The back streets

Moji no ura-dōri (freely, "The Back Streets of Orthography") has an interesting post about a library poster with インターネット利用 (internet riyō, "internet use") furiganafied as インターネットをつかう (internet o tsukau, "use the internet"). In other words, these furigana aren't just a pronunciation guide -- they're a gloss, giving the native Japanese words roughly equivalent to the Sino-Japanese word below them.

That in itself isn't so unusual. It was all but normal back in the Meiji period, when you could apparently use whatever the hell kanji you wanted to write a word, as long as the furigana were clear. The unsettling thing for me is that these furigana change the very structure of what they're attached to. インターネット利用 is a (compound) noun, but インターネットをつかう is a sentence (or at least a clause). The furigana undermine the kanji at the most fundamental level, but the overall meaning of the poster remains unchanged.

Incidentally, this is all probably for the benefit of very young library users, who might not know the word riyō no matter how it's written.

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With a language in which "adjectives" have renyoukei and "adverbs" have rentaikei, you can't be too particular about parts of speech.


the second example from the original post is much worse, no? not only is the stucture changed, but the meaning is different too. though i guess that's a matter of how exactly you feel about 'miru' and likewise english 'watch'.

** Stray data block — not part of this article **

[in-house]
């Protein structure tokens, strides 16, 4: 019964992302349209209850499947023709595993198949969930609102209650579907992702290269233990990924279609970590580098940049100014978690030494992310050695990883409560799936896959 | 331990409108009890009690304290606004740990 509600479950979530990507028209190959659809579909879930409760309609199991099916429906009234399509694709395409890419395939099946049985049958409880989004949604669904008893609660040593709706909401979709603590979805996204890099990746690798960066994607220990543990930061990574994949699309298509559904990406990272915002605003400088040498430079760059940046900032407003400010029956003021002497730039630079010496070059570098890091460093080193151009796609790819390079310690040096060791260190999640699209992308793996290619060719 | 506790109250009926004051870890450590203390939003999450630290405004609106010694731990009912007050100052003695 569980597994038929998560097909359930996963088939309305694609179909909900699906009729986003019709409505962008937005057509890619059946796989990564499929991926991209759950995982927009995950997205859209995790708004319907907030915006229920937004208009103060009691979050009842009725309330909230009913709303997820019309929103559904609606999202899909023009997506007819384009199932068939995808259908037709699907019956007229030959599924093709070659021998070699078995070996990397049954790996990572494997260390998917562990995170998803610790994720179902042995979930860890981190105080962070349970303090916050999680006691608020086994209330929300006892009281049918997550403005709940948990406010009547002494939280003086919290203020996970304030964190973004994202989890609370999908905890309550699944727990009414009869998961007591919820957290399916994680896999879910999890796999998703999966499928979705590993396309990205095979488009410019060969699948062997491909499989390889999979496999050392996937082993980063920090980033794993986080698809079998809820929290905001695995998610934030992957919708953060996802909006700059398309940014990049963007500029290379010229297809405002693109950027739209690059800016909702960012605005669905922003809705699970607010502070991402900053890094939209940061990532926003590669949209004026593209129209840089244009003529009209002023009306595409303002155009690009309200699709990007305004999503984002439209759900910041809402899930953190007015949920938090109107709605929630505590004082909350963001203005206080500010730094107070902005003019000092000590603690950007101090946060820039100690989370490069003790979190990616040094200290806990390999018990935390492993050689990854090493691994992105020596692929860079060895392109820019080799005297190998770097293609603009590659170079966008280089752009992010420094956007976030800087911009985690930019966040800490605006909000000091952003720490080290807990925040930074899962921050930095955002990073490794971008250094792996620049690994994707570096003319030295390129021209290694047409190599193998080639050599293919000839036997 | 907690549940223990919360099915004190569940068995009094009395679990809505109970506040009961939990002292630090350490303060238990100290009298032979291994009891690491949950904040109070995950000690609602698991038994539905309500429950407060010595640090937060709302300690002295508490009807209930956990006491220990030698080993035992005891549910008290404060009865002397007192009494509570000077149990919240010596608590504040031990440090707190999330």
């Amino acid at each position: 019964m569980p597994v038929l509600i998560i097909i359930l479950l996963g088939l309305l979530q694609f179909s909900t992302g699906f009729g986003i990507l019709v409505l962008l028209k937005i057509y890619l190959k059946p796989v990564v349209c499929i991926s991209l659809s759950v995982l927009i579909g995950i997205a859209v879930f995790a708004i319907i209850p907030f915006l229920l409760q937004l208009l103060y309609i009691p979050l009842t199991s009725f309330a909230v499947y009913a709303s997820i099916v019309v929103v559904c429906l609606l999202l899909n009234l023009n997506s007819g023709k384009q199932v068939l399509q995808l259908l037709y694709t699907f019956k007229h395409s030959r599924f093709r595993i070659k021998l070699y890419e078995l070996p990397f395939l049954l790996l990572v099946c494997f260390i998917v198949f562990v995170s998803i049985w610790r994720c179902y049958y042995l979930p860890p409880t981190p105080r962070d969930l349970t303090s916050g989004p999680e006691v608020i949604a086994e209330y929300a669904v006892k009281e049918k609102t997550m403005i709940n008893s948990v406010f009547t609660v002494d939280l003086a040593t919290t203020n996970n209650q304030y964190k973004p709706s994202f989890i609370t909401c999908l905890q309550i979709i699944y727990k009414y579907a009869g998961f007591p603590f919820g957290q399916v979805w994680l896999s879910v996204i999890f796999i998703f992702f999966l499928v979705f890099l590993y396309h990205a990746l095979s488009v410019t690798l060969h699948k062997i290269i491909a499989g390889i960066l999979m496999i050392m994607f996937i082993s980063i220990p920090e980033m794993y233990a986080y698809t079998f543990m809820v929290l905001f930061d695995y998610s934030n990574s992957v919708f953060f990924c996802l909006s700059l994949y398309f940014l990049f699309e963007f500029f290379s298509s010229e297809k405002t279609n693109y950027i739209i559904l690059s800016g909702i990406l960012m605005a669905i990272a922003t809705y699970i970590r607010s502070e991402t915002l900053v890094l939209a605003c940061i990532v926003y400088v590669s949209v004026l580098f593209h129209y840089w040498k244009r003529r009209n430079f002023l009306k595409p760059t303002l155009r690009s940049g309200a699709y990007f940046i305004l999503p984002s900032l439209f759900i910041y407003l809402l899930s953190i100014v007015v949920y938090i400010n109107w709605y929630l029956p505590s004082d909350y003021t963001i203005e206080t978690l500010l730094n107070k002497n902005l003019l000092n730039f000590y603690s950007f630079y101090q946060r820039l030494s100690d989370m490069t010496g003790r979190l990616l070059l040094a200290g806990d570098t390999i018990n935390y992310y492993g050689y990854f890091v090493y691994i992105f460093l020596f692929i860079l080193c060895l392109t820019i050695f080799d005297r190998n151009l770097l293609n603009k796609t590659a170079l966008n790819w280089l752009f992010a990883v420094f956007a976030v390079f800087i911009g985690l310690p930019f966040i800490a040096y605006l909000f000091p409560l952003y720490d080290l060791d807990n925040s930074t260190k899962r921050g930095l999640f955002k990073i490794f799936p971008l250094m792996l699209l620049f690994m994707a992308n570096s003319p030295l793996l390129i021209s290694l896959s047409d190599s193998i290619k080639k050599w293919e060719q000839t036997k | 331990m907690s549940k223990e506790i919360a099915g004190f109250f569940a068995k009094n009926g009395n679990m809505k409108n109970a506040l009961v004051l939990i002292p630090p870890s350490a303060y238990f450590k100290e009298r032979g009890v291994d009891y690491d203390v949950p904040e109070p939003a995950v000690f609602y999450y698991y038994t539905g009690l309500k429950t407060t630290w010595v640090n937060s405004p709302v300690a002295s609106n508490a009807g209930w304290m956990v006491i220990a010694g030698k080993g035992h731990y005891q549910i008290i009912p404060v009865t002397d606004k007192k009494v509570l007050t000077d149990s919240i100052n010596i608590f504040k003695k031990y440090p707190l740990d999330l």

My favorite, although it's not so radical as your example, is 年齢 with(けいけん)writen above it on a job search website's advertisement. As in, "We value 年齢" ...


Amida: That's the first time I've seen scare quotes used around the word "adverb".

James: I guess it's the closest they could get using words that a child would understand. I don't think 観る is all that far off...

Suihanki: Clearly the message there is "We want old people. (But not unskilled old people. Y'all can go live under a tarp or something.)"


This is just another expression of the eternal Japanese impulse to make their language, especially their written language, completely impenetrable by foreigners.

Or maybe I'm just bitter.


But surely this makes it easier to understand...? You can choose either of two options!


i have seen "party" written in katakana above/next to the kanji "kai"

i don't know, i kind of liked it

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